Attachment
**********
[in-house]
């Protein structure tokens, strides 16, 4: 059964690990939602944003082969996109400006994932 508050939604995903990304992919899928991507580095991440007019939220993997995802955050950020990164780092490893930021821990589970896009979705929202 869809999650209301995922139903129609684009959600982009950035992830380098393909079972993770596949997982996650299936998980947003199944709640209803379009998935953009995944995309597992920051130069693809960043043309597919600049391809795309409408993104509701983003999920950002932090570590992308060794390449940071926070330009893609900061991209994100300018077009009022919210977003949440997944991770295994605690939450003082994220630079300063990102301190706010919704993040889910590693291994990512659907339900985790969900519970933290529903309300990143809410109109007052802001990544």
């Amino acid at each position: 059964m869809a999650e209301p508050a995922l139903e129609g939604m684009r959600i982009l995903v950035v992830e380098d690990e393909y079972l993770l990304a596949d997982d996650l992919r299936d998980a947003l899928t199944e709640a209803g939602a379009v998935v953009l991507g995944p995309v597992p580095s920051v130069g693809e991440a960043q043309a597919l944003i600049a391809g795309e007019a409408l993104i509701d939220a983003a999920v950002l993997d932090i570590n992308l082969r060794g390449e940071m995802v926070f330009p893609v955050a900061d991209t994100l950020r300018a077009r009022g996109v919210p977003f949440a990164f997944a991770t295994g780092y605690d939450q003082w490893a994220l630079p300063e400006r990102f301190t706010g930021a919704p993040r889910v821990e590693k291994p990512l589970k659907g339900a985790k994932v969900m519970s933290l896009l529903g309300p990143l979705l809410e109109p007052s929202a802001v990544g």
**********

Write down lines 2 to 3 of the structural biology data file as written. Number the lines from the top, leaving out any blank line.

């Protein structure tokens, strides 16, 4: 059964690990939602944003082969996109400006994932 508050939604995903990304992919899928991507580095991440007019939220993997995802955050950020990164780092490893930021821990589970896009979705929202 869809999650209301995922139903129609684009959600982009950035992830380098393909079972993770596949997982996650299936998980947003199944709640209803379009998935953009995944995309597992920051130069693809960043043309597919600049391809795309409408993104509701983003999920950002932090570590992308060794390449940071926070330009893609900061991209994100300018077009009022919210977003949440997944991770295994605690939450003082994220630079300063990102301190706010919704993040889910590693291994990512659907339900985790969900519970933290529903309300990143809410109109007052802001990544």
């Amino acid at each position: 059964m869809a999650e209301p508050a995922l139903e129609g939604m684009r959600i982009l995903v950035v992830e380098d690990e393909y079972l993770l990304a596949d997982d996650l992919r299936d998980a947003l899928t199944e709640a209803g939602a379009v998935v953009l991507g995944p995309v597992p580095s920051v130069g693809e991440a960043q043309a597919l944003i600049a391809g795309e007019a409408l993104i509701d939220a983003a999920v950002l993997d932090i570590n992308l082969r060794g390449e940071m995802v926070f330009p893609v955050a900061d991209t994100l950020r300018a077009r009022g996109v919210p977003f949440a990164f997944a991770t295994g780092y605690d939450q003082w490893a994220l630079p300063e400006r990102f301190t706010g930021a919704p993040r889910v821990e590693k291994p990512l589970k659907g339900a985790k994932v969900m519970s933290l896009l529903g309300p990143l979705l809410e109109p007052s929202a802001v990544g």